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Becoming Consumers: Looking beyond Wealth as an Explanation of Villa Variability

Perspectives from the East of England

Christopher Barry Martins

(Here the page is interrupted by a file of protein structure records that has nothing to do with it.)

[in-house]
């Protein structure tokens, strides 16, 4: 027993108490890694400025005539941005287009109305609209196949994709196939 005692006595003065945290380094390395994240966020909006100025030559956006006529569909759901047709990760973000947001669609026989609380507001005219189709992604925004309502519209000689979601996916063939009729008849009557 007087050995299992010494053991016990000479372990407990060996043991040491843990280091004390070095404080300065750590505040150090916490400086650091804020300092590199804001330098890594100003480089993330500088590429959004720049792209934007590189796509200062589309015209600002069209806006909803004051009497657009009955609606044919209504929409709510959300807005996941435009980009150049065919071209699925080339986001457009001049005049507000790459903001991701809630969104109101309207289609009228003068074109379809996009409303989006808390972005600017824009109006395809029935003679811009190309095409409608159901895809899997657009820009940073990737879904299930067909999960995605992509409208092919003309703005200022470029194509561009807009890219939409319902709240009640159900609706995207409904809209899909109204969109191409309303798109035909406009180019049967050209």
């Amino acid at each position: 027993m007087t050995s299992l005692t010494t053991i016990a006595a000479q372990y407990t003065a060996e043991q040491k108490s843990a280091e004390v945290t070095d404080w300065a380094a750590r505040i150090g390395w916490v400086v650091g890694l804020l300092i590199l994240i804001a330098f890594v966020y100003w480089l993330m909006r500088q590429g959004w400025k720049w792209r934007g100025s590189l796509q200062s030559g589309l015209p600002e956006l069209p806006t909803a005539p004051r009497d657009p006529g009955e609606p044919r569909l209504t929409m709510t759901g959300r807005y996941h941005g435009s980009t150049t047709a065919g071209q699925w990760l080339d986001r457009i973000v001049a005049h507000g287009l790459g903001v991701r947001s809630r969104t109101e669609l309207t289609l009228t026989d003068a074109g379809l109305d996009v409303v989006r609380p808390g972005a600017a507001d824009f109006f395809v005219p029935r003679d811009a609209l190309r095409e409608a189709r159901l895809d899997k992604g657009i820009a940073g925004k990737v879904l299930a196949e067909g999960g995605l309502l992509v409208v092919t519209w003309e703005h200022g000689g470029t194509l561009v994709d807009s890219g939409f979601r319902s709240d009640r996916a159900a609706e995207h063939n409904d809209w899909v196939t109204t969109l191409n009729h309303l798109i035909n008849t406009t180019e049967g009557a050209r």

This research provides a comprehensive study of the social and psychological characteristics of modern consumer behaviour that is then used as an interpretative perspective with which to consider the evidence for a selection of villas in Roman Britain. Existing explanations for investment in the country properties of the elite are contextualised and the commonly-applied hypothesis of conspicuous consumption is critiqued.A quantifiable ‘costing’ model is introduced and consumer theories are summarised against a background of Roman archaeology.The consumer approach allows for a closer look at the decision-making of individuals and the determinants that can influence personal choice. Case-studies are offered that rigorously examine a range of apparently status-enhancing amenities on villas within a framework that focuses on specific consumption arguments.This process serves to question existing orthodoxies.Important and under-appreciated contexts in which social identity could be expressed were the Roman roads that passed close to villas, and this suggestion is explored.